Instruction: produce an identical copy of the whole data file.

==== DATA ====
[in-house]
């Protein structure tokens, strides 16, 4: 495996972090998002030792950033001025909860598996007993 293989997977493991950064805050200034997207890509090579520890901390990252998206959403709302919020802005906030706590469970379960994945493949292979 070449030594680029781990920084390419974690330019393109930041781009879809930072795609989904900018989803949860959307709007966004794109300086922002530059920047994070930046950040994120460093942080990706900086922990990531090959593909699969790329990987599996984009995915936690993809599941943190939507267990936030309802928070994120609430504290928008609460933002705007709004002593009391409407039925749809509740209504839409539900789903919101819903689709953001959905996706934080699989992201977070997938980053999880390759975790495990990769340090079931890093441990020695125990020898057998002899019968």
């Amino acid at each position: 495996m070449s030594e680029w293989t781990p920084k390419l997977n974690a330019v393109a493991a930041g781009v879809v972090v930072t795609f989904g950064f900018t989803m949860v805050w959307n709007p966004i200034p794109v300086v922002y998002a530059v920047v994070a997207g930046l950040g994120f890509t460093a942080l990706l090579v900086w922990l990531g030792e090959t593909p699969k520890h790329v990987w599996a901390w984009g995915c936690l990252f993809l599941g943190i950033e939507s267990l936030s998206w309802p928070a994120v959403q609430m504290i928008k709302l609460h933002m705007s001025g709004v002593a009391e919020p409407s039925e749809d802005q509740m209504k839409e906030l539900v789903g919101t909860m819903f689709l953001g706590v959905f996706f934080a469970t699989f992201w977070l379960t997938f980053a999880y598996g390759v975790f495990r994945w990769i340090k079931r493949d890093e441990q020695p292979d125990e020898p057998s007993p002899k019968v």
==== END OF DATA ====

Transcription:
[in-house]
């Protein structure tokens, strides 16, 4: 495996972090998002030792950033001025909860598996007993 293989997977493991950064805050200034997207890509090579520890901390990252998206959403709302919020802005906030706590469970379960994945493949292979 070449030594680029781990920084390419974690330019393109930041781009879809930072795609989904900018989803949860959307709007966004794109300086922002530059920047994070930046950040994120460093942080990706900086922990990531090959593909699969790329990987599996984009995915936690993809599941943190939507267990936030309802928070994120609430504290928008609460933002705007709004002593009391409407039925749809509740209504839409539900789903919101819903689709953001959905996706934080699989992201977070997938980053999880390759975790495990990769340090079931890093441990020695125990020898057998002899019968």
């Amino acid at each position: 495996m070449s030594e680029w293989t781990p920084k390419l997977n974690a330019v393109a493991a930041g781009v879809v972090v930072t795609f989904g950064f900018t989803m949860v805050w959307n709007p966004i200034p794109v300086v922002y998002a530059v920047v994070a997207g930046l950040g994120f890509t460093a942080l990706l090579v900086w922990l990531g030792e090959t593909p699969k520890h790329v990987w599996a901390w984009g995915c936690l990252f993809l599941g943190i950033e939507s267990l936030s998206w309802p928070a994120v959403q609430m504290i928008k709302l609460h933002m705007s001025g709004v002593a009391e919020p409407s039925e749809d802005q509740m209504k839409e906030l539900v789903g919101t909860m819903f689709l953001g706590v959905f996706f934080a469970t699989f992201w977070l379960t997938f980053a999880y598996g390759v975790f495990r994945w990769i340090k079931r493949d890093e441990q020695p292979d125990e020898p057998s007993p002899k019968v």